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Medical Marijuana Advocates Set To Challenge New Colorado Dispensary Bill


As Colorado House Bill 1284 moves closer to the Governors desk, a group of medical marijuana lawyers plan to file an injunction challenging certain aspects of the new bill. The injunction hopes to bring the concerns of patients, who may be disenfranchised as a result of caregiver limits and the ability of communities to ban dispensaries; and dispensary owners, at least half of whom could be out of business as a result of the new bill, to the attention of lawmakers.

The lawyers are concerned about 5 particular provisions of the bill: (1) setting a limit of 5 patients on caregivers operating outside the state-sanctioned “center” model, (2) imposing licensing fees on dispensaries reorganizing under the state-guided “wellness center” model, (3) ensuring that only residents of Colorado for at least two years can own dispensaries or wellness centers, (4) not granting licenses to anyone accused or convicted of felony crimes, and (5) giving cities and towns the authority to ban dispensaries.

“The ultimate goal here is to ensure that suffering patients have access to their medicine,” said attorney Rob Corry, who is leading the push against HB 1284. “And there’s nothing wrong with making money off of your Constitutional rights.”

Chris Romer, the bill’s sponsor disagrees saying, “The constitution does protect the patients’ right to have access to medical marijuana. The constitution does not protect the business model or the approach or that people with felonies have the right to be running dispensaries. Rob’s just out to lunch on that.”

Romer concedes that the bill pushes the balance of power in the favor of law enforcement over the dispensary owners. “Maybe if it becomes legal, we can soften up the regulations,” Romer said. “But this is still a controlled substance. It’s illegal to cross state lines with it. I’m not interested in the out-of-staters who want to rush to Colorado to make money off of medical marijuana.”



Image from Colorado Marijuana Coalition


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  1. I haven’t checked in here for a while as I thought it was becoming uninteresting, but the last few blogposts are very good high-quality so I think I’ll add you back to my regular bloglist. You deserve it my buddy :)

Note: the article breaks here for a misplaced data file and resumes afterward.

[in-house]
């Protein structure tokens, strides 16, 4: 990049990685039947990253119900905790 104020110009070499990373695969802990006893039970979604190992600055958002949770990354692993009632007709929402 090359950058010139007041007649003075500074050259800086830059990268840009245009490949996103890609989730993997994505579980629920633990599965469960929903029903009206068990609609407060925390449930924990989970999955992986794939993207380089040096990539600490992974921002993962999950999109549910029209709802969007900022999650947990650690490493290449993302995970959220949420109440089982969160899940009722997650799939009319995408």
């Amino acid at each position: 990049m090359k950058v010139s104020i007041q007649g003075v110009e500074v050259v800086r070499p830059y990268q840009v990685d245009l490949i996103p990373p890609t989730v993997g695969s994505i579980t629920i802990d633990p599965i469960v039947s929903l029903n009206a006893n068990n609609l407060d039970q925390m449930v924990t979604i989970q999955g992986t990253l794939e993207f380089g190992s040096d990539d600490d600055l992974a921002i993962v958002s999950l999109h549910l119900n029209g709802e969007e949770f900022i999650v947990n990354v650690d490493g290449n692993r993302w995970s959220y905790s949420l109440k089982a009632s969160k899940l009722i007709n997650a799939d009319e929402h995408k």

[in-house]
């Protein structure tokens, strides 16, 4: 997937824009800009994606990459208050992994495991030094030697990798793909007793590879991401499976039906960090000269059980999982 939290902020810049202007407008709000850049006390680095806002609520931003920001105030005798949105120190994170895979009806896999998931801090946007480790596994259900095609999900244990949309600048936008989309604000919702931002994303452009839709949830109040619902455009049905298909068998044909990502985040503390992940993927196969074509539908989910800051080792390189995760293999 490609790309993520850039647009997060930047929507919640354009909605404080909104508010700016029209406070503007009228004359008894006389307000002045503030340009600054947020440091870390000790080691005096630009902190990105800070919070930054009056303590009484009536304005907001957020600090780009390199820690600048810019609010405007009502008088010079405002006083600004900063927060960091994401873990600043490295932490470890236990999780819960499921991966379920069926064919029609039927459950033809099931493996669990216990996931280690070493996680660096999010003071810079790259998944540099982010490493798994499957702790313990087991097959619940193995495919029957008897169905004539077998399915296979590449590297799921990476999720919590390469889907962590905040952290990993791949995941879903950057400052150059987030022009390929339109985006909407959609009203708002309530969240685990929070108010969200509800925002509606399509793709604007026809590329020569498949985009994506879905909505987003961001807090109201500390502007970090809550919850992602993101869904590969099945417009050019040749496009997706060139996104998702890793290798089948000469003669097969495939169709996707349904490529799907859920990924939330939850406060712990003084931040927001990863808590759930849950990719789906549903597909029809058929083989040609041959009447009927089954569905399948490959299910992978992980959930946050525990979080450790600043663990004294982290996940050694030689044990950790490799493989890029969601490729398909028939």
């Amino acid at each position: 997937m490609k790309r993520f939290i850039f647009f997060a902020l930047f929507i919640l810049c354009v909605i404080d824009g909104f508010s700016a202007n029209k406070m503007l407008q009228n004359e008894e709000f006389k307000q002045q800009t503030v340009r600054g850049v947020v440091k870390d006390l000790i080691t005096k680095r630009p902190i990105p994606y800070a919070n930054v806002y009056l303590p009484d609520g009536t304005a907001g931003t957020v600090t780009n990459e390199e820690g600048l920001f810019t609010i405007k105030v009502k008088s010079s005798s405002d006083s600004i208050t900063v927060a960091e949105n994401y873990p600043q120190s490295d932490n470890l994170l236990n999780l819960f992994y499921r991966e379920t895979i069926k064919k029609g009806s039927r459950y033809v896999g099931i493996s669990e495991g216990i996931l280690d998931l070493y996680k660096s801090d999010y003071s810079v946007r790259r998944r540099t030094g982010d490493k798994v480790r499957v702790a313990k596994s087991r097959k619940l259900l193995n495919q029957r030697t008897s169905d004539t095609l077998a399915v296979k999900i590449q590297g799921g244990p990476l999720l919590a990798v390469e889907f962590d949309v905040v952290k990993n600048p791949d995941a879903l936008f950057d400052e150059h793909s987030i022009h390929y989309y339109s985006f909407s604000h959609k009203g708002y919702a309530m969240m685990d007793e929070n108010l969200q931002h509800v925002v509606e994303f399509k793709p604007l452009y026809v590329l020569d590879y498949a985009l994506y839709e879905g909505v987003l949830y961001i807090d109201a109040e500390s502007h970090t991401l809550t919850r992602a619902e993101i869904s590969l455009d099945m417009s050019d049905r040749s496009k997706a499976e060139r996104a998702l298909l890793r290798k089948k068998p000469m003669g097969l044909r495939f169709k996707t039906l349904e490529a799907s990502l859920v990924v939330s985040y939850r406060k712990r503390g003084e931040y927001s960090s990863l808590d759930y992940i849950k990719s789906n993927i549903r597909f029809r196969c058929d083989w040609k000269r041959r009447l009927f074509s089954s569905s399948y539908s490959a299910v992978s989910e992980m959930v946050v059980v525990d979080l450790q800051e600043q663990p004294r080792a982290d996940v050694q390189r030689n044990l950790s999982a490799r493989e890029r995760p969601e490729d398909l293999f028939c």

2. What’s crazy about it is people need to make a lot of noise and stop this from happening before it’s really too late. If I lived in Colorado, I’d be calling my local rep and making my voice heard. Here’s some contact info from the Cannabis Therapy Institute (http://www.cannabistherapyinstitute.com/) :

    Click here to contact your state senators:

    Here is a link to the General Assembly Home Page. Look for House Bill 1284.
    The versions keep changing, so we cannot provide a direct link.

    HB1284 House hearing (5/5/10), posted by Angela Macdonald of the Reefer Report.

  3. I’ll never understand people’s intentions to limit access to medical marijuana. I mean even if perfectly grown people are accessing weed under a false guise, fuck it. What’s more American than the pursuit of happiness.

  4. This bill will all but destroy the intended access to medical marijuana that
    Amendment 20 created and will severely limit patient options, forcing many of them to drive all over the state just to get their medicine from one of the few “centers” that will exist if this bill is passed. And it will endanger other patients who cannot access/get to one of the few centers and are forced back into the street/black-market.

    This bill is a play by a few to take over an industry that has the potential to help small towns and big cities throughout Colorado, while creating true access for patients. It appears Romer isn’t really concerned about Colorado’s economy or patient access, just lining his friends’ pockets.

    Romer says he’s protecting patients, but this bill throws the patient under the bus and then backs up over them a few times. Closing half the dispensaries will result in inflated prices, decreased access, and decrease options for patients (like edibles, teas, rubs, tinctures, etc…).

    We need sensible regulation and sane licensing fees, not a bill that completely dismantles the only system that can meet patients’ medical needs and the only system that will thrive (competition, not unreasonable regulation, creates increased quality, more widespread access, more consistency of product, more diversity in cannabis medicines, and lowered prices).

    I am not surprised Romer is exploiting and endangering our constitutional access to medical cannnabis, but I am surprised and ashamed that so many other Colorado’s elected representatives are going along with a bill that destroys patient access.

    And if dispensaries can afford to change into a “center,” won’t the provision that each center must grow 70 percent put most of the centers over the informal 100 plant federal limit, increasing their legal risk exponentially?

    Sounds like a set up to me.

    Rathering than helping to protect patients and helping to make the current system safer, this bill endangers patients’ access and increases the legal risk for caregivers and dispensary/center owners (except for an elite few) by opening up the door for even more federal-assisted raids.

    This bill will cripple one of Colorado’s few growing industries so that a few can corner the market.

    Please don’t get hoodwinked by Romer’s underhanded, “against the people” GRANDSTANDING.

    Send Romer home this election and end his fifteen minutes. He has diverted our resources away from real crime to subvert his own Constitution.


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